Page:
I had never seen a Todd Solondz movie before but I was aware of his reputation as a maker of dark movies. The first twenty minutes of this movie hint that he has made a somewhat quirky romcom but don't be fooled.

The movie begins as overweight Abe (Jordan Gelber) gets quiet Miranda's (Selma Blair) number after they share a table at a wedding. He phones her and after a couple of awkward encounters they start going out. Perhaps this will lead to a happy ever after ending as this odd couple discover they are perfect for each other.

Maybe not. Abe lives with his parents (Christopher Walken and Mia Farrow) and works for his Dad. He blames everything and everyone but himself for this situation, his parents, his more successful brother. In reality he is completely self-obsessed.
Miranda seems to suffer from depression and is taking a lot of medication. They both desperately want to be loved but perhaps there is a reason that they are unloved. Perhaps they are unlovable and all the wishing in the world won't change this.

Solondz takes an unwavering look at the unattractive traits that we all have and their consequences in our relationships with others. His conclusion seems to be that some people are destined not to have happy lives and perhaps they themselves are the main reason for this. And even if they find some kind of comfort pure bad luck can come in and spoil everything anyway.

Gelber and Blair are excellent in the main roles. In the supporting cast Walken, Farrow and Donna Murphy also excel.

Definitely a film to make you think, though they may not be nice thoughts!
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By iain mcdougall on 16 Aug 2014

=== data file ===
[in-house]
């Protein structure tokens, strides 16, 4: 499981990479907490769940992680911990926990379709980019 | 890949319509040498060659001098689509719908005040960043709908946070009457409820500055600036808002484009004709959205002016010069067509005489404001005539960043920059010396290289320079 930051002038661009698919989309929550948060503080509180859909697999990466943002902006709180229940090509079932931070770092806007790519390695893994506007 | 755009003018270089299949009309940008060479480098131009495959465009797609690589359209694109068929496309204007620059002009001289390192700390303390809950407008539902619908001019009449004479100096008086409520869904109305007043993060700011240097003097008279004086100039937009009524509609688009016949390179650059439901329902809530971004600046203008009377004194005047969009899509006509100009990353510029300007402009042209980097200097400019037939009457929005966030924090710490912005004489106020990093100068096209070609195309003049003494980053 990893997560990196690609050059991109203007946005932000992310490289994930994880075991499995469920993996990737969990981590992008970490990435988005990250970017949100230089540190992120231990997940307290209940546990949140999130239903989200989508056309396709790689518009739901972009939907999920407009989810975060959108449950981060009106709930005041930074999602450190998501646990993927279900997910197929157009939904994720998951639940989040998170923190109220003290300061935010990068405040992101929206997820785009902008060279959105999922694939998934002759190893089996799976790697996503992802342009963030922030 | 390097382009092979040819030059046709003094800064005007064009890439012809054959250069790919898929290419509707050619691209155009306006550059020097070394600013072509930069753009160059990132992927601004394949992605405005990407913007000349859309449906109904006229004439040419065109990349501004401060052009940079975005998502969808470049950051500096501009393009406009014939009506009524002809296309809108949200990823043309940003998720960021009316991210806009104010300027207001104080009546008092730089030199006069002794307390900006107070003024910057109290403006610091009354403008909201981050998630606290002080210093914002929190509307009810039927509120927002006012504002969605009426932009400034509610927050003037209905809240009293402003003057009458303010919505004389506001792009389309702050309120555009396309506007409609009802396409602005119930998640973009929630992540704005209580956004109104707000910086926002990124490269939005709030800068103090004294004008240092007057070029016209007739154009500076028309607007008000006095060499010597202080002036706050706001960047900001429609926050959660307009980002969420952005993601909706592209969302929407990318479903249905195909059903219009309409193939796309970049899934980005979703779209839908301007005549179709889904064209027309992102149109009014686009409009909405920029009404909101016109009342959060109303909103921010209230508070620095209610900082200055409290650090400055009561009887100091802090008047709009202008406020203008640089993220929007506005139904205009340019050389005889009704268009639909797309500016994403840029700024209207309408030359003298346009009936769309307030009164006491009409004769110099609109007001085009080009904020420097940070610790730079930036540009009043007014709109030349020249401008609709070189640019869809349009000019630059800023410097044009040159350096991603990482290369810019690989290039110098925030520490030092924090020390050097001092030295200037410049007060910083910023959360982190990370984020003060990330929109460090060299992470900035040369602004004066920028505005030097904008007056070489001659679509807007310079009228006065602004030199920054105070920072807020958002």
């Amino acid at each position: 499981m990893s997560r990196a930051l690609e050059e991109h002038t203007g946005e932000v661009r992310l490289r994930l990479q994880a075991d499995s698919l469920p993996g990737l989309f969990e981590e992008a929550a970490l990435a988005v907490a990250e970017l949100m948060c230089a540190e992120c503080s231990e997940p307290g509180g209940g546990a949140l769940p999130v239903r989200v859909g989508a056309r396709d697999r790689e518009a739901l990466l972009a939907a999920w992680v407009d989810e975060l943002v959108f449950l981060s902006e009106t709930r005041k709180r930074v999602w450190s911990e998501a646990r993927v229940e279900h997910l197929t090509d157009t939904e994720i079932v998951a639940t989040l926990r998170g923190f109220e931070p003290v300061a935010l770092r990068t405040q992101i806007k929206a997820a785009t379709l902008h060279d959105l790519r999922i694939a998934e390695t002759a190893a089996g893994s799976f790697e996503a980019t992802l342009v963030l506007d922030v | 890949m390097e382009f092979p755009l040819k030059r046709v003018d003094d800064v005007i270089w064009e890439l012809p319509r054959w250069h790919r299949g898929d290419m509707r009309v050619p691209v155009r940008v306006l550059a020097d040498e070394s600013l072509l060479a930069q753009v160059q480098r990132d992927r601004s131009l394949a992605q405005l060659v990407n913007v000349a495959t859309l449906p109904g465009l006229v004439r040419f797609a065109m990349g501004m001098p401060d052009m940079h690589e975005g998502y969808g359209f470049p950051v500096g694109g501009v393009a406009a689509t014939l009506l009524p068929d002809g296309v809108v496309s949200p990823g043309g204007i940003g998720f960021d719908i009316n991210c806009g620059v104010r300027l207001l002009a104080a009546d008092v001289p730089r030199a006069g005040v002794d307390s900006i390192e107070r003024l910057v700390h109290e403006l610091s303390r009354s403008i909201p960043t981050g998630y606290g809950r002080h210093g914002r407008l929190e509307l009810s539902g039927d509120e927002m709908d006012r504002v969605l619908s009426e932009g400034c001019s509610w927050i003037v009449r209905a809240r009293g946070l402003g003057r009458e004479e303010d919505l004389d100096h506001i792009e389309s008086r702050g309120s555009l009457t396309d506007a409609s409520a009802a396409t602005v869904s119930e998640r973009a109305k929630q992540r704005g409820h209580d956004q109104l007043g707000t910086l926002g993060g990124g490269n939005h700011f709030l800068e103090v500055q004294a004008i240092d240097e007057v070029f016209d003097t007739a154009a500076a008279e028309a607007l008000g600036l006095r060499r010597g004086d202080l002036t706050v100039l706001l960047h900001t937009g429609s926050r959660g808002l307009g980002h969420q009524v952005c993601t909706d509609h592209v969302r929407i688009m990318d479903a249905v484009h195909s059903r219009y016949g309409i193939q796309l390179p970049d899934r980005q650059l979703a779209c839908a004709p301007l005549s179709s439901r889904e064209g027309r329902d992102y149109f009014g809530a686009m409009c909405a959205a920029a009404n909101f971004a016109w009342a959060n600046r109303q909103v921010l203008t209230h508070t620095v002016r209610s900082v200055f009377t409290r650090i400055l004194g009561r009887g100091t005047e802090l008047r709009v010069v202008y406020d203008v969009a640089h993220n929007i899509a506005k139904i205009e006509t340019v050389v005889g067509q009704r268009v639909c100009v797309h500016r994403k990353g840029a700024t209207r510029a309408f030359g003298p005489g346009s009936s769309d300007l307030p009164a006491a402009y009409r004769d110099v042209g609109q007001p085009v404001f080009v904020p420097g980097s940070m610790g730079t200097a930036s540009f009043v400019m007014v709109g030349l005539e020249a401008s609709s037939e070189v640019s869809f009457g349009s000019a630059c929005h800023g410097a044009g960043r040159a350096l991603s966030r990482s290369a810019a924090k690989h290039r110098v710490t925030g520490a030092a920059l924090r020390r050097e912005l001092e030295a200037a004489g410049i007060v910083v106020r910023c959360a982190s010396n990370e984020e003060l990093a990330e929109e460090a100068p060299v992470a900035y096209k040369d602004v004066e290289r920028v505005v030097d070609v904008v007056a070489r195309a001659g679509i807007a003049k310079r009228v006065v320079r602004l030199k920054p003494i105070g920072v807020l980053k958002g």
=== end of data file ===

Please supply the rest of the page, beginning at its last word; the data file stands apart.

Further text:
Format: DVD
Utter nonsense!
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2 of 6 people found the following review helpful By Olly Buxton on 26 Jun 2012
Format: DVD
Watching a Todd Solondz film is like walking down a dark alley in a rough neighbourhood: you know you probably won't enjoy it; there's a good chance you'll get mugged, but still you're perversely curious to see what you might find down there.

Conventional wisdom has it that Solondz' auterism (autism?) is wearing thin. His recent output is supposed not to have had the same claustrophobic intensity as Welcome To The Dollhouse and Happiness. This is certainly true of Dark Horse, a relatively gentle reflection on the passage of time seen through the eyes of Abe, a 30-something live-at-home Long Island loser (Jordan Gelber).

Solondz has wound his neurotic intensity dial back to mere "Larry David" setting: there are no paedophiles, no crank calls and no gruesome masturbation scenes here. Gelber responds by channelling George Costanza: Abe is overweight, balding and affects the petulant mannerisms of an awkward teen. He collects vintage toys, and his bedroom still posts wallpaper and posters from the 1980s.

As if to confirm his social retardation, Abe still lives with his parents (Mia Farrow and an impressively toupeed Christopher Walken). As hopeless as each of them is, Abe's permanently juvenile disposition is no-one's fault but his own.

At the wrong end of a ghastly wedding reception, Abe gamely strikes up a conversation with a fellow dance floor refugee, Miranda (Selma Blair, for her part channelling Ethel Glum). Miranda is also detesting her evening, but otherwise has nothing at all in common with Abe.